If you are using a load balancer to distribute your load to multiple primary servers, each primary server has a backup server.

You can use this feature to deploy to a live server without interruption of service.

  1. shutdown primary server(s) (backup server(s) takes over)
  2. deploy new war to primary server(s)
  3. start primary server(s). As soon as the primary server starts,

    the user will be using the new version of the application.

  4. deploy new war to backup server(s)


<s1 title="Browser-based Remote Deployment">

As of Resin 4.0.0, it is now possible to deploy web applications remotely to a shared repository that is distributed across the cluster. This feature allows you to deploy once to any triad server and have the application be updated automatically across the entire cluster. When a new <a href="dynamic-servers.xtp">dynamic server</a> joins the cluster, the triad will populate it with these applications as well.

To deploy an application remotely:

  1. log into the resin-admin console on any triad server. Make sure you are connecting over SSL, as this feature is not available over a non-encrypted channel.
  2. Browse to the "webapp" tab of the resin-admin server and at the bottom of the page, enter the virtual host, URL, and local .war file specifying the web application, then press "Deploy". <figure src="deploy-webapp.png"/>
  3. The application should now be deployed on the server. In a few moments, all the servers in the cluster will have the webapp. <figure src="deployed-webapp.png"/>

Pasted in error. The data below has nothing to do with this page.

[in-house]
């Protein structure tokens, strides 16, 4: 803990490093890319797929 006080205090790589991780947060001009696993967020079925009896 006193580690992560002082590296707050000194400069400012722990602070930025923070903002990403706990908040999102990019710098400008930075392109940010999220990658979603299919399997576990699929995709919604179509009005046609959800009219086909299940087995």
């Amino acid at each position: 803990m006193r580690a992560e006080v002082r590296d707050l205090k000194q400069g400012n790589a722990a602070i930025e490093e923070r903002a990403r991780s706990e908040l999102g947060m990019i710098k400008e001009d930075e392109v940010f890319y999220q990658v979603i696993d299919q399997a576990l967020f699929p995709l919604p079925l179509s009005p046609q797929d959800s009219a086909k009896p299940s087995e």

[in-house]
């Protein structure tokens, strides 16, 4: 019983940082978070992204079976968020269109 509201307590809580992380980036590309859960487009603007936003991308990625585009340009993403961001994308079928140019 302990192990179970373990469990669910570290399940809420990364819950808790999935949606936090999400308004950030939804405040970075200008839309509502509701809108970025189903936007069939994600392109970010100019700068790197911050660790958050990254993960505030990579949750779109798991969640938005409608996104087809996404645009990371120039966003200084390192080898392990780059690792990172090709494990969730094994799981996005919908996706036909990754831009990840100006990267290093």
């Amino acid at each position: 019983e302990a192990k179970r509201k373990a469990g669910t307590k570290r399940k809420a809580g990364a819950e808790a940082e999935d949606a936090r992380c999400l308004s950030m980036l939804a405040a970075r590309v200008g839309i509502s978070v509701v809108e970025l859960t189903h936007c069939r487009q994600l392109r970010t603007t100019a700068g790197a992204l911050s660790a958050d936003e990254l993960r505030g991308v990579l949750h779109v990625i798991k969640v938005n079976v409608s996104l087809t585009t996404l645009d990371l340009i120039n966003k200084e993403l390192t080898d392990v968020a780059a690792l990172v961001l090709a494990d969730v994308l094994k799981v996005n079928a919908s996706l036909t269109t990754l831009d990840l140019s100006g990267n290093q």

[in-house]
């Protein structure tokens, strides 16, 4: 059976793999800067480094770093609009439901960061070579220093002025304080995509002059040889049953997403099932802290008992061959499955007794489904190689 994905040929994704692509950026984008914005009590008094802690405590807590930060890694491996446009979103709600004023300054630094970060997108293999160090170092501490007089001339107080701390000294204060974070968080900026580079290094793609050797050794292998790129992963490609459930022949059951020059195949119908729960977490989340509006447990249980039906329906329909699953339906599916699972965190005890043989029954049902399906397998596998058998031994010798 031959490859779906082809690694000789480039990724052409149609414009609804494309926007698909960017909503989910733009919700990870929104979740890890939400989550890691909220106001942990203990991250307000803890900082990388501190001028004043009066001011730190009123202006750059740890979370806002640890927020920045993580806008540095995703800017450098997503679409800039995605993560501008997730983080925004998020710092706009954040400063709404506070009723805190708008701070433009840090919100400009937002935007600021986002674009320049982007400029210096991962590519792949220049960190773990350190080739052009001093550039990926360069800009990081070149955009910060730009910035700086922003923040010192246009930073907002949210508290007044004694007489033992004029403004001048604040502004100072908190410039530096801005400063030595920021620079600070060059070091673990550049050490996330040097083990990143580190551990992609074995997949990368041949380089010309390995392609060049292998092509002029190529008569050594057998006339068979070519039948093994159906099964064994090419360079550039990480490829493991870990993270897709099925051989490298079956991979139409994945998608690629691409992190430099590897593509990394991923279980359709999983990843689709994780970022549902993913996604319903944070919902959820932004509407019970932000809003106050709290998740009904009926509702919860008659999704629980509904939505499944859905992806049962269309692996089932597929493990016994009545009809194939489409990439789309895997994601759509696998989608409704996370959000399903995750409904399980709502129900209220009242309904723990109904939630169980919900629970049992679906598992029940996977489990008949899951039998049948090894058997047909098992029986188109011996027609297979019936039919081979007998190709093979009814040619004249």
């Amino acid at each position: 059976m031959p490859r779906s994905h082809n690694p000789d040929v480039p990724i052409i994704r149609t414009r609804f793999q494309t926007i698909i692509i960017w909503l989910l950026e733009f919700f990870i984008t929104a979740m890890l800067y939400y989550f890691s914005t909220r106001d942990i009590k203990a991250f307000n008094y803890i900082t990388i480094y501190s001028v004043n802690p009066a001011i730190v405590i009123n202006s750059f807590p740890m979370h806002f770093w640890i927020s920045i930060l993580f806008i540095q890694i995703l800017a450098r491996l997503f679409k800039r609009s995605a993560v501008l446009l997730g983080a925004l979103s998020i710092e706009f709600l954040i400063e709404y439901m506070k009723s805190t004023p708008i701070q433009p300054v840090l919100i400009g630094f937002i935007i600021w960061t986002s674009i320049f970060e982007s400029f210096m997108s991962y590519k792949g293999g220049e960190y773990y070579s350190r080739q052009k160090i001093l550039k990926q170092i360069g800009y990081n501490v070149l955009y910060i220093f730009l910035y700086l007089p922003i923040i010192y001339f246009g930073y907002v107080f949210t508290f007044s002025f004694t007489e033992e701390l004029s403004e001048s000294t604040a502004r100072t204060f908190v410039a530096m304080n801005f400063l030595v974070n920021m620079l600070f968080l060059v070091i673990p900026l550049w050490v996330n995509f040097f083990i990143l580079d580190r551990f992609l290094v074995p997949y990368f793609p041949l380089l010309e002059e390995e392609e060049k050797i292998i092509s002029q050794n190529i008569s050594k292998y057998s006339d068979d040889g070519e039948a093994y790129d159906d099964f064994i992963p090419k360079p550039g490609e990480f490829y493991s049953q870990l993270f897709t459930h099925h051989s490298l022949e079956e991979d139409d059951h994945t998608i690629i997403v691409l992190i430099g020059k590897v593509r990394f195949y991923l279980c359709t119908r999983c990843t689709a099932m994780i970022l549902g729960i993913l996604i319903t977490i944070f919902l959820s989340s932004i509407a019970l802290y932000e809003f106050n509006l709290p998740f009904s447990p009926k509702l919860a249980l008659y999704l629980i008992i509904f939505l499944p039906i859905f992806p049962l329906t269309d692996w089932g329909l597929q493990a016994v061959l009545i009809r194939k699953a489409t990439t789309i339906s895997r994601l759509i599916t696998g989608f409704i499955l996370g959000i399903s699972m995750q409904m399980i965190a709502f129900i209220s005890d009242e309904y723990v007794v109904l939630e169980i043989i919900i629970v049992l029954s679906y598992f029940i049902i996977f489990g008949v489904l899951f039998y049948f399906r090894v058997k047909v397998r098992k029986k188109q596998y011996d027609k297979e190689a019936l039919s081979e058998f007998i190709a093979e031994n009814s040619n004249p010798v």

<s1 title="ant/maven Remote Deployment">

With remote deployment, you can use an ant or maven task to deploy a .war file to a running Resin instance. This will require some configuration of the resin.xml to enable deployment. For security reasons, remote deployment and administration is disabled by default, so you will need to enable the features to use them.

  • Enable remote administration (the HMTP service).
  • Add at least one admin user in AdminAuthenticator.
  • Enable the remote deploy service.

The first step is enabling remote administration, so you can manage the server remotely, either with eclipse, or ant, or maven. If disabled, Resin will ignore all remote administration requests. The disabled error message will be something like "Failed to connect to HMTP because HMTP service has not been enabled." In the resin.xml, the <resin:RemoteAdminService> tag enables remote administration:

<example title="Example: resin.xml enable remote administration"> <resin xmlns=""

    <resin:user name="harry" password="..."/>
 <cluster id="">

</resin> </example>

The second step is adding at least one administration user, so only authorized administrators can update the server. The <a href="security.xtp"><resin:AdminAuthenticator></a> tag configures administrators. If no administrators are added, Resin will reject any remote administration requests.

The third step is enabling the deploy service itself with the <resin:DeployService> tag. The deploy service is responsible for managing uploads of new applications and distributing them to the servers in the cluster.

When troubleshooting, it's helpful to know that Resin uses BAM/HMTP to connect the deployment client with the deployment server. The <resin:RemoteAdminService> enables BAM/HMTP. If the server is down or the remote admin service isn't enabled, the error messages will complain that the BAM/HMTP connection is not allowed.


</body> </document>